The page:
Any film buff will be quick to tell you that while the story is the heart of the movie, the atmosphere is just as important. The tone can either place you right next to the characters, or make you keep checking the runtime every five minutes. While THE WINTER LAKE has its broody Irish setting down, it uses its foggy mysteriousness as a filler for any actual plot.
Mother Elaine (Charlie Murphy) and son Tom (Anson Boon) are new in town with their share of baggage, and THE WINTER LAKE is fast-and-loose with tropes we’ve all seen before. Tom is a loner with an alluded-to violent event in his past, and Elaine does not hesitate to remind him that he is the reason their lives are upended. If you think their relationship is bad, wait until you meet the neighbors – father Ward (Michael McElhatton) and daughter Holly (Emma Mackey) – who will go even further to protect their vague and dangerous secrets.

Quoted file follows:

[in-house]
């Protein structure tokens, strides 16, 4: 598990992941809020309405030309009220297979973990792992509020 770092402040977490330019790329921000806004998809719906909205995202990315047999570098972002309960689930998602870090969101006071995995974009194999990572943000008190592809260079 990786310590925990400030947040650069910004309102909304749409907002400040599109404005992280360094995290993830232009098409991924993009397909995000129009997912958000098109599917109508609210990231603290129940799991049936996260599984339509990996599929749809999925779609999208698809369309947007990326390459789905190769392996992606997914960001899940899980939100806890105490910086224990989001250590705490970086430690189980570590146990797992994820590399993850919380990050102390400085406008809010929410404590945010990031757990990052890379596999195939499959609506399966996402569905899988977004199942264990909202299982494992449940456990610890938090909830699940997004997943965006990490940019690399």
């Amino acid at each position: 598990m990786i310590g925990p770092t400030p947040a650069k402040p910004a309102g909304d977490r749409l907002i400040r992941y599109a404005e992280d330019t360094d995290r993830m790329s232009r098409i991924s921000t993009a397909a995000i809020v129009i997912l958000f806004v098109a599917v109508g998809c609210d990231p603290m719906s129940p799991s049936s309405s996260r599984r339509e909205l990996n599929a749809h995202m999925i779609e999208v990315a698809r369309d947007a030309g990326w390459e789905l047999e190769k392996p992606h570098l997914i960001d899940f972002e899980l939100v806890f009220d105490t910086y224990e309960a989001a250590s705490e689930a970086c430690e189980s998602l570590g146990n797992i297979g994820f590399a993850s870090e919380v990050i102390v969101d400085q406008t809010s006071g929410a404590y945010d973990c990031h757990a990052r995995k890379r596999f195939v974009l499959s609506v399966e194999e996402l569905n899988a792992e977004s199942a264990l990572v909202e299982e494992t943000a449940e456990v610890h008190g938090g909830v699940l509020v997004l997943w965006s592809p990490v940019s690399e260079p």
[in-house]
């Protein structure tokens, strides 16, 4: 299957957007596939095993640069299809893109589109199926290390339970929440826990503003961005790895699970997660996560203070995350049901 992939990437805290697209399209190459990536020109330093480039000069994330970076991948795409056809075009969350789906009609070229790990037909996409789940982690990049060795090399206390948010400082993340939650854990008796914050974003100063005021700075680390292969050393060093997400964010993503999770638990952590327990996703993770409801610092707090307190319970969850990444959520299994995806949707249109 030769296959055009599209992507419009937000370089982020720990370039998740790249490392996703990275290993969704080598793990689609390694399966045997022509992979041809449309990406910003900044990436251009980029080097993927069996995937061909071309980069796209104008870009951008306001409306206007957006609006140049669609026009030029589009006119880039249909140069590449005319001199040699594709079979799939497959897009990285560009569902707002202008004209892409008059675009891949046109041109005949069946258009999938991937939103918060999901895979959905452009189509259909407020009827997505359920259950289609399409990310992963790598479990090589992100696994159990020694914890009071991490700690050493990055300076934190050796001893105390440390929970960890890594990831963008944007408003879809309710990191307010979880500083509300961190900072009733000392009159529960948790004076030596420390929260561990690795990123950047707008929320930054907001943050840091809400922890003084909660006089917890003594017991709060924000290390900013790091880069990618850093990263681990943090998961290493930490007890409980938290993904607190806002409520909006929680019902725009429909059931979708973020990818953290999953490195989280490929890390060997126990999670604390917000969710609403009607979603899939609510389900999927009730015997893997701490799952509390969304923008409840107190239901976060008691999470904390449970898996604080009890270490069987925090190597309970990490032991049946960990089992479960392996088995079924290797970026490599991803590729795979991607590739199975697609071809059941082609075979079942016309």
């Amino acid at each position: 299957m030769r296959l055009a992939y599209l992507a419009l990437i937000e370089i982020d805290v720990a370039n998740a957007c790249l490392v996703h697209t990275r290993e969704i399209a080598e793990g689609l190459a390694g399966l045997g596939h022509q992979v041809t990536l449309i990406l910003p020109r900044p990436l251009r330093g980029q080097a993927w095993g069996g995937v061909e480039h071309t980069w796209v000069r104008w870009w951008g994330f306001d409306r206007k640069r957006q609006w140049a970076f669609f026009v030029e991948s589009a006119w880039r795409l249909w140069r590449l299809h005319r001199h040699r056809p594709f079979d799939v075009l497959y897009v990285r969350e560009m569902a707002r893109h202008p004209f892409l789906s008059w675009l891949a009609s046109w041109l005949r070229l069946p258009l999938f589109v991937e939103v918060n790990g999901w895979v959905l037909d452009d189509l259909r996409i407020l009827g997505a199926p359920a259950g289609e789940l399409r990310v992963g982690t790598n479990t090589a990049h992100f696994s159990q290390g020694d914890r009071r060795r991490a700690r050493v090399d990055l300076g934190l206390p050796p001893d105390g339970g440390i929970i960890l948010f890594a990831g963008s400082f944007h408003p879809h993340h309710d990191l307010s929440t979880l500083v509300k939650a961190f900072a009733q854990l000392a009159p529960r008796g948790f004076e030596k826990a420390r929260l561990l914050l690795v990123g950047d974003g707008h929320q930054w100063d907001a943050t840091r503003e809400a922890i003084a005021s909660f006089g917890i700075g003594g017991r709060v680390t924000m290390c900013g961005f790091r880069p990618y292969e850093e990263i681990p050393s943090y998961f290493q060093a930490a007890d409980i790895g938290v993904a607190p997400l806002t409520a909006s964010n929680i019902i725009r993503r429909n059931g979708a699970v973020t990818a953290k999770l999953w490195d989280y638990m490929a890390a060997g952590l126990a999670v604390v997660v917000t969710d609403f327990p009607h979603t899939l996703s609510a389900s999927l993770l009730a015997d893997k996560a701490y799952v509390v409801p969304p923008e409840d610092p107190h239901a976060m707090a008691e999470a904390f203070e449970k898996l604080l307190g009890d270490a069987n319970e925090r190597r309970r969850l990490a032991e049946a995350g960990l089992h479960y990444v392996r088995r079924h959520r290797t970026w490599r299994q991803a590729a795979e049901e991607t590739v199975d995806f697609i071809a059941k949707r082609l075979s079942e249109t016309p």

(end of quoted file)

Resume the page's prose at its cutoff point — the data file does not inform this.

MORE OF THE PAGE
At about an hour and a half, THE WINTER LAKE feels like it runs for much longer than it actually does. Every scene flows like molasses and plot points, like the troubles Elaine and Tom face when attempting to integrate, are abandoned in favor of the central mystery. This wouldn’t be an issue if said mystery was actually fulfilling – instead, it’s dramatic for the sake of being dramatic with no actual substance behind it. When the screen turns to black, I don’t care about any of the central four’s secrets, and I don’t care about who makes it to the end.
THE WINTER LAKE takes the necessary steps to show us what a sad predicament our characters are in but forgets that you need to have some investment to make the ride worthwhile.
THE WINTER LAKE is now available in select theaters and on Video on Demand, and will be available on DVD on March 23 from Epic Pictures.